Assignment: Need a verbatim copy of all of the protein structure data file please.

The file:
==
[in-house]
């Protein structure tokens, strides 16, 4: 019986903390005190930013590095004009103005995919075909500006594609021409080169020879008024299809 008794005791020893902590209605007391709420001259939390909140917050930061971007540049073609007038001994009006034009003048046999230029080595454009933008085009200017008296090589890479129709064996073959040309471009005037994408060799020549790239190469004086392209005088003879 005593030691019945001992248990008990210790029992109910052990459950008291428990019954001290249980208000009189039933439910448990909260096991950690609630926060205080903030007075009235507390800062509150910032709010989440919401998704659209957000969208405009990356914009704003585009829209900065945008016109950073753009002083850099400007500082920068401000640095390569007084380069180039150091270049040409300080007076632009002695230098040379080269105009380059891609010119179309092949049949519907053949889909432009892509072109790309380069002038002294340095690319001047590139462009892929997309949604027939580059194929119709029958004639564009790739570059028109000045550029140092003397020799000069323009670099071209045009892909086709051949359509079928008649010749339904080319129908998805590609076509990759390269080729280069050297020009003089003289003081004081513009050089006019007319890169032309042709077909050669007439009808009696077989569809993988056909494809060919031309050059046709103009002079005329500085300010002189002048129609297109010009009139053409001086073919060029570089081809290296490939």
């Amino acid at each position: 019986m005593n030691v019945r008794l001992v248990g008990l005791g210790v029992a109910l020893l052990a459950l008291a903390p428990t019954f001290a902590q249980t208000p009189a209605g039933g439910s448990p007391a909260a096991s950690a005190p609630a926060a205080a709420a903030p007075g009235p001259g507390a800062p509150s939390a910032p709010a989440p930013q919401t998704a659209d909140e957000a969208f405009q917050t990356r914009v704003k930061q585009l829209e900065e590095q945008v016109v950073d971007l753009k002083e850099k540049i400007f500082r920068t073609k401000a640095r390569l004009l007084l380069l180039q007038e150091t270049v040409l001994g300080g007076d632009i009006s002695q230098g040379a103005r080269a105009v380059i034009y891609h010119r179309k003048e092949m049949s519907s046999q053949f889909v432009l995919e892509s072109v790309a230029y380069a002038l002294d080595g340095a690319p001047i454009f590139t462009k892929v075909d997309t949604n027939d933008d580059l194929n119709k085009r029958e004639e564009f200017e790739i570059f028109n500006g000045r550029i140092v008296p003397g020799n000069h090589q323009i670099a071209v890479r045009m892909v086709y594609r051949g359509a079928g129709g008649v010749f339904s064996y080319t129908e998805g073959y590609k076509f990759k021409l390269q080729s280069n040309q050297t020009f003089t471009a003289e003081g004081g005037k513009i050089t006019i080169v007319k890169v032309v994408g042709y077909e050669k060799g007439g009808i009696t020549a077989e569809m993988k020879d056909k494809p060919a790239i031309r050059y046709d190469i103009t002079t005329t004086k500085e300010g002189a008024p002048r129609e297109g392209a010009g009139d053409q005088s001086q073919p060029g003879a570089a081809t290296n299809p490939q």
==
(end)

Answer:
[in-house]
């Protein structure tokens, strides 16, 4: 019986903390005190930013590095004009103005995919075909500006594609021409080169020879008024299809 008794005791020893902590209605007391709420001259939390909140917050930061971007540049073609007038001994009006034009003048046999230029080595454009933008085009200017008296090589890479129709064996073959040309471009005037994408060799020549790239190469004086392209005088003879 005593030691019945001992248990008990210790029992109910052990459950008291428990019954001290249980208000009189039933439910448990909260096991950690609630926060205080903030007075009235507390800062509150910032709010989440919401998704659209957000969208405009990356914009704003585009829209900065945008016109950073753009002083850099400007500082920068401000640095390569007084380069180039150091270049040409300080007076632009002695230098040379080269105009380059891609010119179309092949049949519907053949889909432009892509072109790309380069002038002294340095690319001047590139462009892929997309949604027939580059194929119709029958004639564009790739570059028109000045550029140092003397020799000069323009670099071209045009892909086709051949359509079928008649010749339904080319129908998805590609076509990759390269080729280069050297020009003089003289003081004081513009050089006019007319890169032309042709077909050669007439009808009696077989569809993988056909494809060919031309050059046709103009002079005329500085300010002189002048129609297109010009009139053409001086073919060029570089081809290296490939």
């Amino acid at each position: 019986m005593n030691v019945r008794l001992v248990g008990l005791g210790v029992a109910l020893l052990a459950l008291a903390p428990t019954f001290a902590q249980t208000p009189a209605g039933g439910s448990p007391a909260a096991s950690a005190p609630a926060a205080a709420a903030p007075g009235p001259g507390a800062p509150s939390a910032p709010a989440p930013q919401t998704a659209d909140e957000a969208f405009q917050t990356r914009v704003k930061q585009l829209e900065e590095q945008v016109v950073d971007l753009k002083e850099k540049i400007f500082r920068t073609k401000a640095r390569l004009l007084l380069l180039q007038e150091t270049v040409l001994g300080g007076d632009i009006s002695q230098g040379a103005r080269a105009v380059i034009y891609h010119r179309k003048e092949m049949s519907s046999q053949f889909v432009l995919e892509s072109v790309a230029y380069a002038l002294d080595g340095a690319p001047i454009f590139t462009k892929v075909d997309t949604n027939d933008d580059l194929n119709k085009r029958e004639e564009f200017e790739i570059f028109n500006g000045r550029i140092v008296p003397g020799n000069h090589q323009i670099a071209v890479r045009m892909v086709y594609r051949g359509a079928g129709g008649v010749f339904s064996y080319t129908e998805g073959y590609k076509f990759k021409l390269q080729s280069n040309q050297t020009f003089t471009a003289e003081g004081g005037k513009i050089t006019i080169v007319k890169v032309v994408g042709y077909e050669k060799g007439g009808i009696t020549a077989e569809m993988k020879d056909k494809p060919a790239i031309r050059y046709d190469i103009t002079t005329t004086k500085e300010g002189a008024p002048r129609e297109g392209a010009g009139d053409q005088s001086q073919p060029g003879a570089a081809t290296n299809p490939q």